08 March 2019 // Written by: Milimo Ninvalle, Darja Markek and Desiré Lewis
On Friday 8 March, the United Nations marks the 108th International Women’s Day (IWD) ‒ an occasion to celebrate women’s social, economic, political and cultural achievements around the world, as well as to advocate for gender parity. This year’s theme, Balance for Better, focuses on creating action towards achieving a gender-balanced world in all aspects of society.
While we’ve seen significant improvements in recent years with regards to women’s political empowerment, participation in decision-making and education, in some areas of the world, women are still unable to access basic services, freedoms and protection that are often taken for granted. From governments to classrooms, local to global economic opportunities and gender mainstreaming policy to practice – more needs to be done. ADRA-UK has been actively engaged with the goal by implementing gender-equitable programmes to make these things possible.
Below we share a few stories of women engaged in ADRA’s work in Thailand, eSwatini and Myanmar. Through education, farming and advocacy, they each share their challenges and achievements, exploring what it means to be a woman where they live and work, the difficulties they face, showing that more still needs to be done to achieve gender-balance around the world.
Learning to stand
Advocating for Migrant Workers’ Rights ‒ Thailand
Khin Than Oo had been employed at the Omega garment factory in Ban Saung Kweer since 2004. Originally from Myanmar, she moved to Thailand in 2001 for work. When the factory suddenly reduced workers’ hours to 10-15 days a month in 2017 (due to a planned relocation), many workers struggled to make ends meet. Unable to relocate, her employer forced her to resign from her job, but Khin Than Oo refused. Instead, she participated in paralegal training, reported her case to the Labour Protection Office and took legal action against the factory, dismissing bribes from her employers to withdraw the case. She says,
“I really want to let factory owners know about how much difficulties migrants have faced after they lost their job without prior notice to close down the factory. Also, I want to prove to my co-workers [that] this is [how] we could fight for labour justice.”
Eventually, Khin Than Oo won her case, and received 25,000 Thai Baht in compensation, but more importantly, was able to keep her employment until 2018, which gave her enough time and security to find a new job. She emphasised how important her training was in helping her understand her rights, and now she uses her experience to teach others about what they can do to advocate for labour justice.
Leading on the Farm
Food security – eSwatini
Women farmers make up eight per cent of the world’s population, yet women still face inequality in their profession. Lack of access to land ownership, credit for seed, fertiliser and farm technologies results in women farmers producing lower yields than men, which impacts both food security and income.
Nonhlanhla Magalula is the Lead Farmer in a group of 49 farmers in Shiselweni region, eSwatini, and part of a Community Food and Nutrition Garden close to her homestead. Living in a region that experiences chronic food insecurity, Nonhlanhla also previously struggled to put food on the table, particularly after the 2016 drought. However, having gained access to a maize plot and being involved in the community garden, Nonhlanhla now smiles about her achievements. She has won first prize in local agricultural competitions for the quality of her cabbages, green peppers, beetroot and maize. She is also training 49 farmers in producing maize, sweet potatoes and vegetables to enable them to increase their yields and generate income. In addition, Nonhlanhla has been appointed as the vice chairperson of the local council and plays a key role in advising the local chief.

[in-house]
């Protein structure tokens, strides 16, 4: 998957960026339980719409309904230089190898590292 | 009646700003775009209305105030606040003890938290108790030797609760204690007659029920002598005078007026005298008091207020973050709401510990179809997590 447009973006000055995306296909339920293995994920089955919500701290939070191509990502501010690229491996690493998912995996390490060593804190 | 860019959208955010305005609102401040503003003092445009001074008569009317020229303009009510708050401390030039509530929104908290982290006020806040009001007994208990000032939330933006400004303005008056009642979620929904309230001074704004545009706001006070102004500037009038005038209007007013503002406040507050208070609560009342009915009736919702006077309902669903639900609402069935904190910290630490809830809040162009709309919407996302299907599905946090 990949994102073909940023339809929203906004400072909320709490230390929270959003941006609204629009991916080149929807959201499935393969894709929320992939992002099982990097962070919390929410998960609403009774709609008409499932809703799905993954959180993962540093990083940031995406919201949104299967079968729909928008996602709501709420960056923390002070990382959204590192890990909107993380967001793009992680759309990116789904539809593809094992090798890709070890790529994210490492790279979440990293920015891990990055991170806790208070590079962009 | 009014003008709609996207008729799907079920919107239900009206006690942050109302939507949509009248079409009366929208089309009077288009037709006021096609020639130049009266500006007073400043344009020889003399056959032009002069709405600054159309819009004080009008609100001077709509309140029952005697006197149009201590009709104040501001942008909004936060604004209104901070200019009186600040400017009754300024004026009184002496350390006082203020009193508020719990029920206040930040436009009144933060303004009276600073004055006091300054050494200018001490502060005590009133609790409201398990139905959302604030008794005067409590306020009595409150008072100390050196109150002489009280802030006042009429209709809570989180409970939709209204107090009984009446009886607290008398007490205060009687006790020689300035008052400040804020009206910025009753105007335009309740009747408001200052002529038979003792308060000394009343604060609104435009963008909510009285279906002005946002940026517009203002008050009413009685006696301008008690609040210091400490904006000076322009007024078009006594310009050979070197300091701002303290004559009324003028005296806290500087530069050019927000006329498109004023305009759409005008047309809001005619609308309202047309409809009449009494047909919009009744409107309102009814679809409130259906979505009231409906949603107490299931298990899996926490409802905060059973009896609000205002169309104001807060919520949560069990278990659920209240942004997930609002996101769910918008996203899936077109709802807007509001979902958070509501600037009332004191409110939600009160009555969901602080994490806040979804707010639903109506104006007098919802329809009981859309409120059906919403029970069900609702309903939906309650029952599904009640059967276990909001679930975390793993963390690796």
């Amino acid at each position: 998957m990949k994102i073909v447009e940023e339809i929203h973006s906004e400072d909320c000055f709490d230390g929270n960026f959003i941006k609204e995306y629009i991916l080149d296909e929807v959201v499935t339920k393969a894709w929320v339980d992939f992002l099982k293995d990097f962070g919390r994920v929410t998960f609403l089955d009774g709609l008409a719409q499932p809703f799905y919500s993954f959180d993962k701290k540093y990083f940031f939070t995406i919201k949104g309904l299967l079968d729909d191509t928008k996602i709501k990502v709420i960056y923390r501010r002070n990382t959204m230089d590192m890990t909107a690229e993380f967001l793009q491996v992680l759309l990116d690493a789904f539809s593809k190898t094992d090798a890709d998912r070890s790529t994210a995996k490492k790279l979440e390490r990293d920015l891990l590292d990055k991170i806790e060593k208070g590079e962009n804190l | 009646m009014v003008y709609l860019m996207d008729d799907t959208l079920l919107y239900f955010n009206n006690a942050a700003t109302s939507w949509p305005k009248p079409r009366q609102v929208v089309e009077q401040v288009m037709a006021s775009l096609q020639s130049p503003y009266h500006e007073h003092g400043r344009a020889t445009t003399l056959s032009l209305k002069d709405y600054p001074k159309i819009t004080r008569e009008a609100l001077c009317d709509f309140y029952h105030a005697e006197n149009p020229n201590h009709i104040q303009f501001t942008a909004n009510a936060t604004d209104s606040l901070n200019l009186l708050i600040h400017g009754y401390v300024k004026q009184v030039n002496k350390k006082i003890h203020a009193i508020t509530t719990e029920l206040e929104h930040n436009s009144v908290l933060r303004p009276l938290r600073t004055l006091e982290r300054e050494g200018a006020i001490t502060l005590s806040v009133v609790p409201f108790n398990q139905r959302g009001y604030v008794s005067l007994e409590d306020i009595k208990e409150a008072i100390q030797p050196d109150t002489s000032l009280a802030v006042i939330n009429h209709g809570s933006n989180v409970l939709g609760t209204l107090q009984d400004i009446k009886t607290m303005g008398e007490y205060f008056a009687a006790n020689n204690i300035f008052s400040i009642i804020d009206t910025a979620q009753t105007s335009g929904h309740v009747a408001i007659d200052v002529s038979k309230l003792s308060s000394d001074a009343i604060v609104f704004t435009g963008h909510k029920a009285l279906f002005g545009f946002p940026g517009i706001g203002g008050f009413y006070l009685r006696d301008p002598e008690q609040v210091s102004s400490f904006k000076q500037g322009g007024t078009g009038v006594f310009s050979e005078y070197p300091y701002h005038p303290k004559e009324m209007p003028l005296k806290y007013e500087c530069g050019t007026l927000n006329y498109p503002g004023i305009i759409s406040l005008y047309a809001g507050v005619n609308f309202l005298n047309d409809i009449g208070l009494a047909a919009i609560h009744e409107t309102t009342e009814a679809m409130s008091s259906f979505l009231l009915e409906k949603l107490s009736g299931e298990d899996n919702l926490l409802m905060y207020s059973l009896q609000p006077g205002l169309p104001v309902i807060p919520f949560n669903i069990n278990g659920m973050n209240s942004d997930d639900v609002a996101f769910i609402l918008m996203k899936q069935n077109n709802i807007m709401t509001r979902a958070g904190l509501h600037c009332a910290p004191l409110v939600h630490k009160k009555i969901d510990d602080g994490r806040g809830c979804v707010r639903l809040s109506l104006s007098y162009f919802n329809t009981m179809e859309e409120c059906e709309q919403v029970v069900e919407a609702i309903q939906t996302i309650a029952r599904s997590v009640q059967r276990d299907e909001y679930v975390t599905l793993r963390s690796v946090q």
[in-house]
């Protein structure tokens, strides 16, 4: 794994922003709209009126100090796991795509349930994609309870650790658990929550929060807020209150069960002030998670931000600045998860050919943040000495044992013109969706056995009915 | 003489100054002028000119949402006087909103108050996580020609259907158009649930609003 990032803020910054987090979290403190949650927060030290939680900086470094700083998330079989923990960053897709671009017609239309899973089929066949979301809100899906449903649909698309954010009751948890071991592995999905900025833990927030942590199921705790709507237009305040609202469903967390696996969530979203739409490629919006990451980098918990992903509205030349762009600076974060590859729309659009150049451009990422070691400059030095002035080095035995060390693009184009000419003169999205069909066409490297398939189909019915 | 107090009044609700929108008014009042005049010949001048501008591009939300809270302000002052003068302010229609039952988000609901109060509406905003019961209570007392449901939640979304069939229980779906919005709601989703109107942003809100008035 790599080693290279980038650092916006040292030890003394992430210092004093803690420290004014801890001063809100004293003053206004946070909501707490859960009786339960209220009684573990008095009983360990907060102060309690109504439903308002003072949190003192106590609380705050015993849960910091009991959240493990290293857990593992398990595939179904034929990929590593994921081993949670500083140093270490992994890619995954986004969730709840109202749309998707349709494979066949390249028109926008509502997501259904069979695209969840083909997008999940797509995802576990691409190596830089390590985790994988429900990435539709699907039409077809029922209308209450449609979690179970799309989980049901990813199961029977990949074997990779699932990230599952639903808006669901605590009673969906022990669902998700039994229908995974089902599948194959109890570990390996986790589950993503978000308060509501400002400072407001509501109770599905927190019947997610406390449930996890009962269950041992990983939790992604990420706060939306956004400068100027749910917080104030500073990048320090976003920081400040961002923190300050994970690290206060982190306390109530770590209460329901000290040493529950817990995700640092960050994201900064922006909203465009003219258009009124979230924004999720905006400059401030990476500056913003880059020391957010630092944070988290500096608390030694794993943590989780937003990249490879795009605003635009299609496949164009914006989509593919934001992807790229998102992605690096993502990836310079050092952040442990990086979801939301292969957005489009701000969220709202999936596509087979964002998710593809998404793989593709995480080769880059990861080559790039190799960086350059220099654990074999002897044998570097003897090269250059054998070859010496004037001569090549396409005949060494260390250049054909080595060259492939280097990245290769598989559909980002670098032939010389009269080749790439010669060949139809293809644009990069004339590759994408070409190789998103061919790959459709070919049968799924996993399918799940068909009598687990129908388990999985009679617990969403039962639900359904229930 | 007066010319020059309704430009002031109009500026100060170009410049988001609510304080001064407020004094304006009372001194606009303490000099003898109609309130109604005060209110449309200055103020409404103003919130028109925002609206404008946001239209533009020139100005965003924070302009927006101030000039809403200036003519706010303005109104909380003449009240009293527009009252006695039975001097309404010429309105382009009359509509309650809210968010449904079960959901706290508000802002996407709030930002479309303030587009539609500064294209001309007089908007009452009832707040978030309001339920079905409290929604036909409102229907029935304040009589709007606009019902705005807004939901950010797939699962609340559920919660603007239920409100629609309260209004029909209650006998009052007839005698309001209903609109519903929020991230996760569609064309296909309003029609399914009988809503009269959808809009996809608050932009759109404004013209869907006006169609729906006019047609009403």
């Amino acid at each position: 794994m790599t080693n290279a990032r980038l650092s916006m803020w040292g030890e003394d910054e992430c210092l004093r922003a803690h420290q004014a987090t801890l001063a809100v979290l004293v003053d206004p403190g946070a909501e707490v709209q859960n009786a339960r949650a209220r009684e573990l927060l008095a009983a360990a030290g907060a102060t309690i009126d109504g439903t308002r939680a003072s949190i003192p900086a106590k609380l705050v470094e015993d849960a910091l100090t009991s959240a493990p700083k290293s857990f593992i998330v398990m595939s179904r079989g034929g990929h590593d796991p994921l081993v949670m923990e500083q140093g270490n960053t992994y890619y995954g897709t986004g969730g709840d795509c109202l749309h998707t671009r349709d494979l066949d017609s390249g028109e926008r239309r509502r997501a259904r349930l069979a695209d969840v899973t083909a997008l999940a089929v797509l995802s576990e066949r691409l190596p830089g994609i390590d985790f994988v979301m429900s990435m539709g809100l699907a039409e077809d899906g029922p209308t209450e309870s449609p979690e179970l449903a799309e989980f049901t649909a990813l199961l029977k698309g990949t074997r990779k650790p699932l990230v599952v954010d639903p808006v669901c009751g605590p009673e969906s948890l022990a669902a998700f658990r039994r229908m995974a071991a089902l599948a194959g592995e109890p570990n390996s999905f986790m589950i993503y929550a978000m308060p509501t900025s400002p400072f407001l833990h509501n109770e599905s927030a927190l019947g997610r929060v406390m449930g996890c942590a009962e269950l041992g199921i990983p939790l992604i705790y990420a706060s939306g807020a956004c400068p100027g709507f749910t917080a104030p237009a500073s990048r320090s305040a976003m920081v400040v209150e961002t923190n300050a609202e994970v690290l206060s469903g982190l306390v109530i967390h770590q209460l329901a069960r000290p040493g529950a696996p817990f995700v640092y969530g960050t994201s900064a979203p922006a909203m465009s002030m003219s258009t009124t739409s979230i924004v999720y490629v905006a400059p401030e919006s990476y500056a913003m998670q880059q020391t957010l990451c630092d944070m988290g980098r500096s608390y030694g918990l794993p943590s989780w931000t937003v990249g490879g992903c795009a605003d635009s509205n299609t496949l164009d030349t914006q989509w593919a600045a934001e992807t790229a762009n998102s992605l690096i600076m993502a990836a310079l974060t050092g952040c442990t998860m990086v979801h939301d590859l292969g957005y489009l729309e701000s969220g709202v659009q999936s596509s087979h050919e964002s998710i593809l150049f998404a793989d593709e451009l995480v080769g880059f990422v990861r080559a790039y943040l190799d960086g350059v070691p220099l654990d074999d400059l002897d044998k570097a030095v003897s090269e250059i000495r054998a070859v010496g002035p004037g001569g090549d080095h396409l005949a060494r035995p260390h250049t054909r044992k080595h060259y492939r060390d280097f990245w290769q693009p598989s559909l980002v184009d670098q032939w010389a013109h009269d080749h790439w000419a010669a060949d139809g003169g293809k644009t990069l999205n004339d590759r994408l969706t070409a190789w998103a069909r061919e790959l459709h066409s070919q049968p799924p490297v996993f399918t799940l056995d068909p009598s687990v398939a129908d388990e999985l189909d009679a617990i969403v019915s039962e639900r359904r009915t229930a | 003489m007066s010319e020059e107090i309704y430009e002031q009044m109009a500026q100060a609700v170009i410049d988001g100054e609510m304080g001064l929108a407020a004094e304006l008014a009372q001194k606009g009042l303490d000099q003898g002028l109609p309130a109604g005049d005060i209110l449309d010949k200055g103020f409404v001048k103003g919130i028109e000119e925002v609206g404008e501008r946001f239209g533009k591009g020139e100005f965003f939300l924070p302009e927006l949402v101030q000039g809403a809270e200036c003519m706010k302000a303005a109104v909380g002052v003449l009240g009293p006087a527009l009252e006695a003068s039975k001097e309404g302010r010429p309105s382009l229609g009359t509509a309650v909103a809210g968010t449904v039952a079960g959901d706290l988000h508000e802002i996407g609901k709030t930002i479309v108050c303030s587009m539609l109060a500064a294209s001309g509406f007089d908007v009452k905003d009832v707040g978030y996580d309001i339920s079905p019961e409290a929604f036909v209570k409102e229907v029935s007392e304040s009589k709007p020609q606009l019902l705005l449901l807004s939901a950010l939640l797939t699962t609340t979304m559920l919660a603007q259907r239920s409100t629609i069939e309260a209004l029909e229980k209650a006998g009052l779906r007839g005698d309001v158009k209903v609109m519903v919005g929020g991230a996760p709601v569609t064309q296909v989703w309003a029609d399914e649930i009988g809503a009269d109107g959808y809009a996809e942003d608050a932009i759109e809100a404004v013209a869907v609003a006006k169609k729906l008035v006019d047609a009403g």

Not Just a Luck of the Draw
Education – Myanmar
Lway Arm Saw Hlaing is part of the worldwide network of women making a change in their local community. Her life was determined by a Student Youth Union draw. The paper she drew would reveal her teaching post. She was the new teacher of the Man Kyaut village. Except, when she arrived at the village, there was no school, no pupils, no school building, no resources and no place for her to sleep. “I was 21 when I arrived at the village. I was anxious! My parents were angry with me for going so far away from home, but I just wanted to teach; it’s my passion. I swore to myself
that no matter the consequences, I will improve the community with education. I had to agree rules with the Village Head because girls my age were getting married and many of the boys were taking amphetamines. Rule #1: Boys could not visit me after 7:00 pm. Rule #2: Boys could not touch me, not even my arm. I needed the community to respect me as a teacher, despite my age,” she says.
Lway met with the Village Head every day until he became weary. She forced his hand, to convince the community to open a school. She then convinced the Village Head to send donkeys on a three and a half, one-way journey, to collect the school resources and teaching aids. When the school opened, only ten attended but at the end of the school term, she had fifty-eight children attending. Her secret weapon: biscuits and sweets!
It’s hard not to be moved listening to Lway talking about her vision for education. Women like Lway have big dreams, but it’s those dreams that will expand the number of classes and teachers at the school and have every child in the community in school and learning!
ADRA-UK will officially celebrate International Women’s Day on Wednesday 13 March with a special programme.